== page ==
• “Monet, Geoffroy, Rodin et le cercle des japonisants” (Monet, Geoffroy, Rodin and Japonism)
    Musée de Morlaix, July to October, 2012

In 1886, art critic Gustave Geoffroy met Claude Monet in Belle-Île-en-Mer. Both fans of Japanese art, they decided to create a group with the aim of introducing Japonism to the French. In particular, Geoffroy published two articles on Japanese landscape painters in art journal Le Japon Artistique. For his part, Monet selected themes commonly used in Japanese woodcuts for the canvases he painted at Belle-Ile. The exhibition at the Musée de Morlaix will also touch on other artists from the group such as Auguste Rodin, who was a friend of Geoffroy.

  • “La gravure sur bois en couleurs. Japon-Paris-Bretagne, 1880-1930” (Coloured Woodcuts. Japan-Paris-Brittany, 1880-1930)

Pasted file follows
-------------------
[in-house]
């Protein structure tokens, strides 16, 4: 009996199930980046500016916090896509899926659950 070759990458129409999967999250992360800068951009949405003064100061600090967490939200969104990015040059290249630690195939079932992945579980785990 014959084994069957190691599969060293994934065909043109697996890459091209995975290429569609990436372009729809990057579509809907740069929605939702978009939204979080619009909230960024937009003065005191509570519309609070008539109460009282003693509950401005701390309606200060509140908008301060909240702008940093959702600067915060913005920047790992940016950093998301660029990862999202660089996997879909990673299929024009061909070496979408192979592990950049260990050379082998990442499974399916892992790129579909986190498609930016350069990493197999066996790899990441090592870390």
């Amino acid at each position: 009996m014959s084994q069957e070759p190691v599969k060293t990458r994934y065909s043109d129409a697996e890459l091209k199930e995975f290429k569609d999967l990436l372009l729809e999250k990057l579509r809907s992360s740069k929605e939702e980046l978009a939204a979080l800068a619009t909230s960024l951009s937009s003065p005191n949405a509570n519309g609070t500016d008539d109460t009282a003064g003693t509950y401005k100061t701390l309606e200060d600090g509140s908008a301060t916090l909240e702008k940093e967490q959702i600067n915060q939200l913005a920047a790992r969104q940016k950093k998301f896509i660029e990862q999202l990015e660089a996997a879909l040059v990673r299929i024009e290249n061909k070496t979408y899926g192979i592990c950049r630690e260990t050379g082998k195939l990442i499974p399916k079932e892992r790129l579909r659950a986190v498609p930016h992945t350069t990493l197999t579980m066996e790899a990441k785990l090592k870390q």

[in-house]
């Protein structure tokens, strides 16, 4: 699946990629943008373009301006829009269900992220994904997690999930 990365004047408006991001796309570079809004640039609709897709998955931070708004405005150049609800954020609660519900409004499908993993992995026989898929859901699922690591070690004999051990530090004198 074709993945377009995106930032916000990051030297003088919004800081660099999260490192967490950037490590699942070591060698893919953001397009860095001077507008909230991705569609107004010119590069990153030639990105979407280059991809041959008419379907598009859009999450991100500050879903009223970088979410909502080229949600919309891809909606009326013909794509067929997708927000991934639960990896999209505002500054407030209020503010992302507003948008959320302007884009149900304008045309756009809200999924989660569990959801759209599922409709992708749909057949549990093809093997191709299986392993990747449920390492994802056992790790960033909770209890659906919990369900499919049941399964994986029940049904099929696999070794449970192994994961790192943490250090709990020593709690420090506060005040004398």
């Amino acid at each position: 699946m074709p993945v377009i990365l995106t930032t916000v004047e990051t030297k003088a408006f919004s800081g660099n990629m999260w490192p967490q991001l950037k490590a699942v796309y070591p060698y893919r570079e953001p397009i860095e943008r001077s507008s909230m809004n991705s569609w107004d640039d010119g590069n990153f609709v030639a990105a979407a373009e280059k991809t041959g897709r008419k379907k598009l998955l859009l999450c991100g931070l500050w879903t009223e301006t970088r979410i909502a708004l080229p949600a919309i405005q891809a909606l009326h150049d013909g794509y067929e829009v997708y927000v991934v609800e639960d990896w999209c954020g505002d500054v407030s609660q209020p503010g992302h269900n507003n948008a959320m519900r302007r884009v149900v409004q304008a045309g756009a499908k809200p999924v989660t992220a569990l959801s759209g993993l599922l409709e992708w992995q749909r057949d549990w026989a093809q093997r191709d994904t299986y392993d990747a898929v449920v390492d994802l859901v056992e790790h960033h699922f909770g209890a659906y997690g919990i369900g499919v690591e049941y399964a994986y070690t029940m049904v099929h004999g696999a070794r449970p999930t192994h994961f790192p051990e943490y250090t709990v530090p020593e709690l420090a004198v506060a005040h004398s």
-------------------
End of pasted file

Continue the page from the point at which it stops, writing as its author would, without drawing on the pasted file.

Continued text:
Musée Départemental Breton in Quimper, from 30 November, 2012 to 3 March, 2013

At the end of the 19th century in France, French engravers like Henri Rivière adopted the Japanese techniques in their treatment of themes such as Breton ports and traditional regional costume. Assembling around a hundred works, this collection presents pieces by Japanese masters of woodcut printing as well as others by their Western admirers.

Exhibition-related events

Throughout this year dedicated to Brittany-Japan, the whole of the Breton peninsula is turning Japanese! The Breton museums involved in the project have put together a rich programme of events including workshops, films, story-telling and puppet shows...Conferences and exhibitions will also be taking place at the Musée de Bretagne-Les Champs Libres and at Rennes2 University. A dozen or so libraries throughout the region are also taking part in the Brittany-Japan events programme.